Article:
13 Questions. Specialization in the Data Team. Literate Programming. Data Catalogs. [#258]
New podcast episode! This time, my co-host Julia takes a turn on the hot seat and graciously allows me to ask her about her backstory as a math nerd, VC, and so much more. This is a fun one :) As always, reviews and recommendations are *very* helpful as this thing gets off the ground.
Enjoy the issue!
My 13 Questions
Last week I got the opportunity to get together at an offsite with the dbt Labs leadership team (6 humans, all vaccinated + covid tests for any potential exposures). It was…so great. Zoom meetings are just not that good for big picture thinking and idea generation. Or at least, they aren’t for me.
Coming back from that 48-hour period, my brain has been buzzing. Not wanting to lose some of that perspective before reengaging with reality, I took some time to write down a list of questions that feel important to me today. My main takeaway: whatever it is that we are doing as an industry right now, it is still early days. There is a lot that we do not know, but (and this is what makes it exciting) the fundamental shifts that have unlocked the modern data landscape appear to be quite persistent. So we have time to figure this out, to get good at it.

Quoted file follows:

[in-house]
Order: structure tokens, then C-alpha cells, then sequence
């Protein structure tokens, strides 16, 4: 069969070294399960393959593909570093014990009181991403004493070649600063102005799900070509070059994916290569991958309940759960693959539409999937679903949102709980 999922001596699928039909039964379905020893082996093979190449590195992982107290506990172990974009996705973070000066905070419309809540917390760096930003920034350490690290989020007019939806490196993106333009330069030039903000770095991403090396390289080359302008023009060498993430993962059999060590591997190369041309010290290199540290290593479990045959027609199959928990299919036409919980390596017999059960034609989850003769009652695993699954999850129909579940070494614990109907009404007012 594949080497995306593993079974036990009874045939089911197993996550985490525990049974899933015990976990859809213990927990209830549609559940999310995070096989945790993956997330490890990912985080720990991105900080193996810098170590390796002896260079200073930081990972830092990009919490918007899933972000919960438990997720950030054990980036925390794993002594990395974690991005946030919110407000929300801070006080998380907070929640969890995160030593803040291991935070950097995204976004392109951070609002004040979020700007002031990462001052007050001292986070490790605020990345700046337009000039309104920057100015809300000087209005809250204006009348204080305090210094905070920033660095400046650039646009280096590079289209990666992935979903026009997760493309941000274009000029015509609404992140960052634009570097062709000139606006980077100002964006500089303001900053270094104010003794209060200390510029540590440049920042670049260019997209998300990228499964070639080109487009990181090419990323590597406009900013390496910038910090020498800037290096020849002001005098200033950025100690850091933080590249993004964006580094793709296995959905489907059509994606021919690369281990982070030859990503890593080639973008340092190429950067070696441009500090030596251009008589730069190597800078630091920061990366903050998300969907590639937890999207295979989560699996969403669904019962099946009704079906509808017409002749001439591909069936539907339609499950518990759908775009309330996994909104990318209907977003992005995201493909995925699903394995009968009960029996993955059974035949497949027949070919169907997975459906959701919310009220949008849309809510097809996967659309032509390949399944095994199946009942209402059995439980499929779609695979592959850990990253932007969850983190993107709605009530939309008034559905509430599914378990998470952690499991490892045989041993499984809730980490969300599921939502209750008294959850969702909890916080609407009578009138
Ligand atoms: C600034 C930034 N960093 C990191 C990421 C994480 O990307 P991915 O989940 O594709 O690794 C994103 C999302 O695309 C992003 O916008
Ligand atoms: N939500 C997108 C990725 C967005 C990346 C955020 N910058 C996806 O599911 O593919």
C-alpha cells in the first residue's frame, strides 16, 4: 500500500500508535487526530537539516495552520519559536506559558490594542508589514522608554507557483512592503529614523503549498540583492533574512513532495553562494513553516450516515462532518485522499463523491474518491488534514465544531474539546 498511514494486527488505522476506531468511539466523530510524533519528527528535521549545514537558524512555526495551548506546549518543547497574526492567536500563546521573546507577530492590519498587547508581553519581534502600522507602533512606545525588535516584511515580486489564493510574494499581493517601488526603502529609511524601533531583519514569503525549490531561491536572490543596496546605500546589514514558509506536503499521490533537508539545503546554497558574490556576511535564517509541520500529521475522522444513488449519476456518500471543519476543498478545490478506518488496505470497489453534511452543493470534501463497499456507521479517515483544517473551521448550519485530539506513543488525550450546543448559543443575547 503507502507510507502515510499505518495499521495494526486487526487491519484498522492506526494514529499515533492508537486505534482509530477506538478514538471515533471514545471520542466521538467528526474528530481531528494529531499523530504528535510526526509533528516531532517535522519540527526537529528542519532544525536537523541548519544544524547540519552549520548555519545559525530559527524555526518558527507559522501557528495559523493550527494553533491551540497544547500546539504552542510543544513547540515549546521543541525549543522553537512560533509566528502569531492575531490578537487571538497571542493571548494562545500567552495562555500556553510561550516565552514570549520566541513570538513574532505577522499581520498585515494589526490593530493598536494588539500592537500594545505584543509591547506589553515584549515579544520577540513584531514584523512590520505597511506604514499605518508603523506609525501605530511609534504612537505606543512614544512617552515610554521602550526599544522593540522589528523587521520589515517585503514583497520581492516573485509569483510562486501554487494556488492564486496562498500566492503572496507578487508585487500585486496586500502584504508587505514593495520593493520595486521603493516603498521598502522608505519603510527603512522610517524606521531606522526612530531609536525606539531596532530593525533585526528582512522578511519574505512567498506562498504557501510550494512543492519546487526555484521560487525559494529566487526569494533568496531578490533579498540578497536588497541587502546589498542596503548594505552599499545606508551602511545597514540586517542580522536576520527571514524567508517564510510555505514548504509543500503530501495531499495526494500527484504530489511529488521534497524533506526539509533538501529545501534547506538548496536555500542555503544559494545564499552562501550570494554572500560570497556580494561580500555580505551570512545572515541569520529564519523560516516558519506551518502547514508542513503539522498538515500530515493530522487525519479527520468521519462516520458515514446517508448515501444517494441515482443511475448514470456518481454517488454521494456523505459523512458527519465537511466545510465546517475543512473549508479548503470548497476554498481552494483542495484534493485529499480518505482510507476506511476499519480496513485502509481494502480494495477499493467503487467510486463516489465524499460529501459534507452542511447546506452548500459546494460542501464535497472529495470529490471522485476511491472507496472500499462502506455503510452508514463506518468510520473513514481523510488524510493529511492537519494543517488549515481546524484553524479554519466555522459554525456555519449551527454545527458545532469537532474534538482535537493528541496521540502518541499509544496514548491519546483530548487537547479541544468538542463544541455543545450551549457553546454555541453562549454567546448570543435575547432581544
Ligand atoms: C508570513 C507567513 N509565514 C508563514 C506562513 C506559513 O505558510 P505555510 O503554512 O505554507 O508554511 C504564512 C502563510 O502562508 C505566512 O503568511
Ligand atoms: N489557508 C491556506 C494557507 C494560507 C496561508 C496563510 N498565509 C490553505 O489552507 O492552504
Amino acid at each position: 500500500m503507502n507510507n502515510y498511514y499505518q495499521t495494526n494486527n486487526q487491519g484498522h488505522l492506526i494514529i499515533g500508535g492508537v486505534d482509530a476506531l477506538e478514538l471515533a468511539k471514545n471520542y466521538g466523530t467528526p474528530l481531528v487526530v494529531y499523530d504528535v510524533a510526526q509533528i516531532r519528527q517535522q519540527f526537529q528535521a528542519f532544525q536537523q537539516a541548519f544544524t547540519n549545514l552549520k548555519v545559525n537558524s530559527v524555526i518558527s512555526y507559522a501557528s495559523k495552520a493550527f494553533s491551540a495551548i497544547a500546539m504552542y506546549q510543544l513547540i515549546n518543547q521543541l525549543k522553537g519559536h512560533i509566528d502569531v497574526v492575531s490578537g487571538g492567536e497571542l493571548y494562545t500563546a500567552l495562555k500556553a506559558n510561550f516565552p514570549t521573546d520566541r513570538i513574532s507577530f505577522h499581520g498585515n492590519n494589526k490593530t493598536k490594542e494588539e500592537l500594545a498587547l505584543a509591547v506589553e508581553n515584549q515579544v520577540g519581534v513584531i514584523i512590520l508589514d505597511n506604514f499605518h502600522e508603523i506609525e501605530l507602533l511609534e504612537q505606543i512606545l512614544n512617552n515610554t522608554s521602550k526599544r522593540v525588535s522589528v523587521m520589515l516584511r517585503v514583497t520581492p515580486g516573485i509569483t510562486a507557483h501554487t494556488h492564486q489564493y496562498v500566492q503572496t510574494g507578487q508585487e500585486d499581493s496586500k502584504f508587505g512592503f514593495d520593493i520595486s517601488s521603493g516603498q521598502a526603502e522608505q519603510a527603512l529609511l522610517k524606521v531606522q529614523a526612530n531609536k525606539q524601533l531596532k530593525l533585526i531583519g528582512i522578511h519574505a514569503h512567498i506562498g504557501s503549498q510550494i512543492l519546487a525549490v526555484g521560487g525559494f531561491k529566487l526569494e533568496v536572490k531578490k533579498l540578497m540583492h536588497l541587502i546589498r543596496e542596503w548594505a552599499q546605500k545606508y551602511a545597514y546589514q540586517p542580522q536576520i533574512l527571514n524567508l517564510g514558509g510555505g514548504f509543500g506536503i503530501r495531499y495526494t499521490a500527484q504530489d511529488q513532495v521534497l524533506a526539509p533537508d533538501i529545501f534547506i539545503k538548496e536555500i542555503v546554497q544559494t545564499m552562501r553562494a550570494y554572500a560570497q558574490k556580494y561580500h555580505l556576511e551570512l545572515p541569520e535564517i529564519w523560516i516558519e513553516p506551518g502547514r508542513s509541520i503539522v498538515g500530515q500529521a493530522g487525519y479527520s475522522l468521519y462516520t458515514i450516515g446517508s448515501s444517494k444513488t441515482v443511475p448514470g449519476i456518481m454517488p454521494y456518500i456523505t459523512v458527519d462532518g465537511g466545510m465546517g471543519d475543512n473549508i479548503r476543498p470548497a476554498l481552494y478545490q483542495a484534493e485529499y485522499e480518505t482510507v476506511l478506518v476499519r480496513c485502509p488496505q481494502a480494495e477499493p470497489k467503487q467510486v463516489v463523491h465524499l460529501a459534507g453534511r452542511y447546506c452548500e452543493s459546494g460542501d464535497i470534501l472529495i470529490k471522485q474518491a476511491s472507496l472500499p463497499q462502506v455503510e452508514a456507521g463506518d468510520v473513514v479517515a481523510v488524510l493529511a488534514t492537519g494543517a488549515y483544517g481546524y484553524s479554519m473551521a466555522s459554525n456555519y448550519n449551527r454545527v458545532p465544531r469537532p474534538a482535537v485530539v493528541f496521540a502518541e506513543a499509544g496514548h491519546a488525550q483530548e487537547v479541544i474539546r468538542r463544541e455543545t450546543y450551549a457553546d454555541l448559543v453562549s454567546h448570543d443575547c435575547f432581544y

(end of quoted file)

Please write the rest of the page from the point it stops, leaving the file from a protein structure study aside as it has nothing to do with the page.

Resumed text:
Click through for the full conversation below…lots of good threads came out of this. I’m still very much following along in the conversation so please do jump in!
On specialization in the data team
Fantastic Erik Bernhardsson blog post all organized around the engagement on this tweet:
Remember that image that I posted a few issues ago? Erik’s saying that’s too many roles. My first (very human) response to that is defensiveness…I’ve been a part of the industry movement towards the data engineer / analytics engineer / data analyst / data scientist 4-role-team, so I immediately hear a perspective like this as criticism! But, letting the moment pass and thinking more analytically about Erik’s perspective, there’s a lot of good stuff to unpack. Let me hit a few high notes.
First, I think I’ve been living with some dissonance here. I’ve been talking publicly about distinct roles while only personally hiring generalists to do data work. At dbt Labs we have never specialized our data roles—we train all client-facing humans to work across the entire stack. It’s for exactly the reason that Erik mentions: